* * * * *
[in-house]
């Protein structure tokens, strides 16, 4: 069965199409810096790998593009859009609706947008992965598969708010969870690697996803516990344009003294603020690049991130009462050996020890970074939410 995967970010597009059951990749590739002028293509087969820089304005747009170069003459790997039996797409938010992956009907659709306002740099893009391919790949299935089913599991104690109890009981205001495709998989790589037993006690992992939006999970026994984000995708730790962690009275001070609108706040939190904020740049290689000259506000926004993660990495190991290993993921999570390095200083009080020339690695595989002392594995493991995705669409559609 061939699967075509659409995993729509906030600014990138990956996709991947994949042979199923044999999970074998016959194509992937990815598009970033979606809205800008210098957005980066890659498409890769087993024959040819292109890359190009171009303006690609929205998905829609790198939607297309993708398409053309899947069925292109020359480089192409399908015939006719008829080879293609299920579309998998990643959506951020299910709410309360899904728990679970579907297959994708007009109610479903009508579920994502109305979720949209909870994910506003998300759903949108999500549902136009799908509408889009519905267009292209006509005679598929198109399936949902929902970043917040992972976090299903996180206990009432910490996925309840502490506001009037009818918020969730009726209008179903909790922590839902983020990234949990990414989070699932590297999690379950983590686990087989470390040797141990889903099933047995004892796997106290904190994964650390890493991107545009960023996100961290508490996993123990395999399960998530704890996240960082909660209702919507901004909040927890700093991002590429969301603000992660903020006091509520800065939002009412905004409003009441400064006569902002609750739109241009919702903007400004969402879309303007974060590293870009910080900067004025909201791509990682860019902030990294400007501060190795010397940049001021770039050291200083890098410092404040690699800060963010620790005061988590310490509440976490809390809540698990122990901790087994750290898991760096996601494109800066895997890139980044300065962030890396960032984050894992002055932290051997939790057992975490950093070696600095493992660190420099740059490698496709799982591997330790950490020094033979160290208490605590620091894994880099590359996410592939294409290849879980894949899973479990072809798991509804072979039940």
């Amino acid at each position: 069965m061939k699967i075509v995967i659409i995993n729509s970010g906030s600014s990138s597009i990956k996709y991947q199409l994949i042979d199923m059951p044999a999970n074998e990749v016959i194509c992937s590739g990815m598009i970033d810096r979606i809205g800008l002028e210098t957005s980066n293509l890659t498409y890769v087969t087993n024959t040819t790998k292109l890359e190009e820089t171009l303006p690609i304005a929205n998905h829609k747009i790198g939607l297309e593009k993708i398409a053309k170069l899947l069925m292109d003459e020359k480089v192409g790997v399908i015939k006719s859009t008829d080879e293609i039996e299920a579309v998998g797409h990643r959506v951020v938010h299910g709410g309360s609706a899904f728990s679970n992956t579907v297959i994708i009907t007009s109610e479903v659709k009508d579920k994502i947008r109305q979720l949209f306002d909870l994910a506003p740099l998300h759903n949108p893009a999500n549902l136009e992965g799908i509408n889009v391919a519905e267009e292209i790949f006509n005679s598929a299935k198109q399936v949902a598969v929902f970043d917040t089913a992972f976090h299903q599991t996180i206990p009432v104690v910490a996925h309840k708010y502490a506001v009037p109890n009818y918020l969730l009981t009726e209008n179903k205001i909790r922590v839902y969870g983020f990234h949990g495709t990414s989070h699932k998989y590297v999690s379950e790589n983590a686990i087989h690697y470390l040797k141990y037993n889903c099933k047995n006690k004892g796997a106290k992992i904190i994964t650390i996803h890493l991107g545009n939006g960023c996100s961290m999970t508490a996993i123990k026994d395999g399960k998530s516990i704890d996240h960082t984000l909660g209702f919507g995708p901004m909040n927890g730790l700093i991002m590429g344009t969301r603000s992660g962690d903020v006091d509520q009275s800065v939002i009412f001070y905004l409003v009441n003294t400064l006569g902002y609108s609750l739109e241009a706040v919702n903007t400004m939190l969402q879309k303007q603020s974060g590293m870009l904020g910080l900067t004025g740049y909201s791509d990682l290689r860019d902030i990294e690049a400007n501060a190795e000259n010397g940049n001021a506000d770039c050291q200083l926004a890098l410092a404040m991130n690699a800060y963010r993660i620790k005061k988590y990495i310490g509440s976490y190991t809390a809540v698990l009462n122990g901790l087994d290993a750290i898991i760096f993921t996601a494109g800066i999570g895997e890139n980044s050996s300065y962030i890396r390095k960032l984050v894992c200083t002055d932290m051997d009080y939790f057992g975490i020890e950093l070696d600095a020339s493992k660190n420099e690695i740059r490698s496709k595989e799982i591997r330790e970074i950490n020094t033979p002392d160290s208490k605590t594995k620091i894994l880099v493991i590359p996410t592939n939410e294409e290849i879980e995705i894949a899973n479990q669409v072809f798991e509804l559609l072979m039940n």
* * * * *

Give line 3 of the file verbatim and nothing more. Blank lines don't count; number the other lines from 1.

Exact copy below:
């Amino acid at each position: 069965m061939k699967i075509v995967i659409i995993n729509s970010g906030s600014s990138s597009i990956k996709y991947q199409l994949i042979d199923m059951p044999a999970n074998e990749v016959i194509c992937s590739g990815m598009i970033d810096r979606i809205g800008l002028e210098t957005s980066n293509l890659t498409y890769v087969t087993n024959t040819t790998k292109l890359e190009e820089t171009l303006p690609i304005a929205n998905h829609k747009i790198g939607l297309e593009k993708i398409a053309k170069l899947l069925m292109d003459e020359k480089v192409g790997v399908i015939k006719s859009t008829d080879e293609i039996e299920a579309v998998g797409h990643r959506v951020v938010h299910g709410g309360s609706a899904f728990s679970n992956t579907v297959i994708i009907t007009s109610e479903v659709k009508d579920k994502i947008r109305q979720l949209f306002d909870l994910a506003p740099l998300h759903n949108p893009a999500n549902l136009e992965g799908i509408n889009v391919a519905e267009e292209i790949f006509n005679s598929a299935k198109q399936v949902a598969v929902f970043d917040t089913a992972f976090h299903q599991t996180i206990p009432v104690v910490a996925h309840k708010y502490a506001v009037p109890n009818y918020l969730l009981t009726e209008n179903k205001i909790r922590v839902y969870g983020f990234h949990g495709t990414s989070h699932k998989y590297v999690s379950e790589n983590a686990i087989h690697y470390l040797k141990y037993n889903c099933k047995n006690k004892g796997a106290k992992i904190i994964t650390i996803h890493l991107g545009n939006g960023c996100s961290m999970t508490a996993i123990k026994d395999g399960k998530s516990i704890d996240h960082t984000l909660g209702f919507g995708p901004m909040n927890g730790l700093i991002m590429g344009t969301r603000s992660g962690d903020v006091d509520q009275s800065v939002i009412f001070y905004l409003v009441n003294t400064l006569g902002y609108s609750l739109e241009a706040v919702n903007t400004m939190l969402q879309k303007q603020s974060g590293m870009l904020g910080l900067t004025g740049y909201s791509d990682l290689r860019d902030i990294e690049a400007n501060a190795e000259n010397g940049n001021a506000d770039c050291q200083l926004a890098l410092a404040m991130n690699a800060y963010r993660i620790k005061k988590y990495i310490g509440s976490y190991t809390a809540v698990l009462n122990g901790l087994d290993a750290i898991i760096f993921t996601a494109g800066i999570g895997e890139n980044s050996s300065y962030i890396r390095k960032l984050v894992c200083t002055d932290m051997d009080y939790f057992g975490i020890e950093l070696d600095a020339s493992k660190n420099e690695i740059r490698s496709k595989e799982i591997r330790e970074i950490n020094t033979p002392d160290s208490k605590t594995k620091i894994l880099v493991i590359p996410t592939n939410e294409e290849i879980e995705i894949a899973n479990q669409v072809f798991e509804l559609l072979m039940n």